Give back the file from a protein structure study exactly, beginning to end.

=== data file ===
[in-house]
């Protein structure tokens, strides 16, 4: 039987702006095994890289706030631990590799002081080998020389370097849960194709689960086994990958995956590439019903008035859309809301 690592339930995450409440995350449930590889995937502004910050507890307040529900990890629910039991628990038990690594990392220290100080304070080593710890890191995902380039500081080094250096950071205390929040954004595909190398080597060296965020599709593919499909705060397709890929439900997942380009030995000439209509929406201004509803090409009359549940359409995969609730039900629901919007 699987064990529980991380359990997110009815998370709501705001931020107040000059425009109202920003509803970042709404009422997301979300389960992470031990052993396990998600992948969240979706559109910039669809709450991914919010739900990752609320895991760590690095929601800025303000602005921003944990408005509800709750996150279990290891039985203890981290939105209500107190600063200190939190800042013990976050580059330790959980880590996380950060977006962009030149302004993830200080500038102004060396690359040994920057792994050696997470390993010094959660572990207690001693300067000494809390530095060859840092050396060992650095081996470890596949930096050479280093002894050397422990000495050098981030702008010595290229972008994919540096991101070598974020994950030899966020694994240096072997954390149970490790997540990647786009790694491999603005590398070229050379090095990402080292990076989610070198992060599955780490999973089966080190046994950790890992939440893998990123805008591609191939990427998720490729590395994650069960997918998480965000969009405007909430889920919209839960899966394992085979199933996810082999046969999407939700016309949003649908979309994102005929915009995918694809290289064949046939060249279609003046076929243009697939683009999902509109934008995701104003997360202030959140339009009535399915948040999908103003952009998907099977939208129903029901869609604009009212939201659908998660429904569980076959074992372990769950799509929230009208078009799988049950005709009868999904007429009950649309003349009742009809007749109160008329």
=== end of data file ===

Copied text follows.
[in-house]
């Protein structure tokens, strides 16, 4: 039987702006095994890289706030631990590799002081080998020389370097849960194709689960086994990958995956590439019903008035859309809301 690592339930995450409440995350449930590889995937502004910050507890307040529900990890629910039991628990038990690594990392220290100080304070080593710890890191995902380039500081080094250096950071205390929040954004595909190398080597060296965020599709593919499909705060397709890929439900997942380009030995000439209509929406201004509803090409009359549940359409995969609730039900629901919007 699987064990529980991380359990997110009815998370709501705001931020107040000059425009109202920003509803970042709404009422997301979300389960992470031990052993396990998600992948969240979706559109910039669809709450991914919010739900990752609320895991760590690095929601800025303000602005921003944990408005509800709750996150279990290891039985203890981290939105209500107190600063200190939190800042013990976050580059330790959980880590996380950060977006962009030149302004993830200080500038102004060396690359040994920057792994050696997470390993010094959660572990207690001693300067000494809390530095060859840092050396060992650095081996470890596949930096050479280093002894050397422990000495050098981030702008010595290229972008994919540096991101070598974020994950030899966020694994240096072997954390149970490790997540990647786009790694491999603005590398070229050379090095990402080292990076989610070198992060599955780490999973089966080190046994950790890992939440893998990123805008591609191939990427998720490729590395994650069960997918998480965000969009405007909430889920919209839960899966394992085979199933996810082999046969999407939700016309949003649908979309994102005929915009995918694809290289064949046939060249279609003046076929243009697939683009999902509109934008995701104003997360202030959140339009009535399915948040999908103003952009998907099977939208129903029901869609604009009212939201659908998660429904569980076959074992372990769950799509929230009208078009799988049950005709009868999904007429009950649309003349009742009809007749109160008329």